FC: On that note, for me, it was important that the performers explore gender and identity in different ways and not just through costume. It is the other characters, and not Moll Cuttpurse, who perform identity more frequently.
LHC: Yeah. There are four old men in the play: Sir Adam, Sir Guy, Sir Davy, and Sir Alexander all played by women aside from Sir Guy. These are the men who make decisions to drive the narrative. Sir Adam and Sir Guy are only in a couple of scenes so we let the actors make their characters into extreme- bumbling old men which must come across in the acting not costume. Their bumbling actions and misdirected, confused masculinity creates all this chaos which ends up driving the plot.
The eponymous ‘Roaring Girl’ is, of course, a cross dresser. Would you say that her costume is subversive?
LHC: It’s subversive in that you would expect her costume to be more dramatic and over the top even though it uses the same visual language; the only difference is that it is in red. This was to draws attention to the fact that they are all constructing identities, gendered or otherwise but she is the only one who is punished for it
FC: It is almost consciously not being subversive. It’s not the most extreme in its flamboyance aside from the colour, and the fact she is the only character who does not change costume. In being the least complicated, it is the most subversive.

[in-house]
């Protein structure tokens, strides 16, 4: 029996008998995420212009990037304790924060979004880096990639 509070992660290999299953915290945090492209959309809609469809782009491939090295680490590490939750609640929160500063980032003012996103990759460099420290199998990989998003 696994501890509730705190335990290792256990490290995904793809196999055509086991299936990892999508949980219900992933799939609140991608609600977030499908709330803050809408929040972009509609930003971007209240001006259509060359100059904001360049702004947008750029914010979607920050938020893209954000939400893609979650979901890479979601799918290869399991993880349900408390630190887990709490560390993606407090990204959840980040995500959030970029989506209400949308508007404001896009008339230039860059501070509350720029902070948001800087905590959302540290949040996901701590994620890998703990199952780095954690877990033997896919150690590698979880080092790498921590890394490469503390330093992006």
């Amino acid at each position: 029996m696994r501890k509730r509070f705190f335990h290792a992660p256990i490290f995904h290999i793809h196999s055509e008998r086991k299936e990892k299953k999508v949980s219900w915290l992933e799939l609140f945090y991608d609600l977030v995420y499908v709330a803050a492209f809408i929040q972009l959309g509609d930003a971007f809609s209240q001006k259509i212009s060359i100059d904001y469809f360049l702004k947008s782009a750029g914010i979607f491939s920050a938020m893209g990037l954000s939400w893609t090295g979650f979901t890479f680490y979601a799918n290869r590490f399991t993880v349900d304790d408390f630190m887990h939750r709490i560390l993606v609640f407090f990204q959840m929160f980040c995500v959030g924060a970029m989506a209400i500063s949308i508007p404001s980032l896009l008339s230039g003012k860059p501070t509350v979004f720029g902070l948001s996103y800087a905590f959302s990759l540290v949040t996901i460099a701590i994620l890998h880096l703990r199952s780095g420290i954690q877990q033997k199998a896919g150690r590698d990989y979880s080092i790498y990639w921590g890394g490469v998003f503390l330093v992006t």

The play has a lot of energy and comedy in it. How do you think costume helps this?
LHC: There will be a sense of dynamism in the fact that in most scenes, someone will be doing a costume change. Also, the only set is two railings of clothing. These create whichever spaces the actors are in.
FC: In terms of movement, it was important to have things which aren’t heavy. I wanted light material which responds to lighting to create lots of shadows. As far as I could, I tried to get materials that were translucent as I’m always thinking about the effect of lights on the stage.
LHC: Definitely- heavy costumes can slow down the pace of a scene. We associate heavy period dress with dusty productions we have seen previously. In terms of creating comedy, there is one moment of disguise which happens mid scene. When Trapdoor, a spy, dresses up as a wounded soldier by wearing an eyepatch. A mid scene disguise is a nod to something they are doing throughout the whole play. It creates comedy and irony because they have been doing this the whole time but, here, one character is able to catch out another.
Are there any other things, aside from costume, which have helped you develop the themes in the play?
FC: Music is played over every scene change and when there is a costume change. We have purposefully chosen artists who are associated with identity politics or ironic, tongue- in- cheek visual identity. We used a lot of Janelle Monáe- the trousers worn in the ‘PYNK’ music video are so cool. It was a big cultural moment of last year in terms of gender identity and politics. There has also been a lot of music from Lizzo and similar artists.
‘The Roaring Girl’ will be performed at The Michael Pilch Studio from the 29th May- 1st June at 7:30pm. Tickets can be purchased here
Photographs provided by Oliver Garrett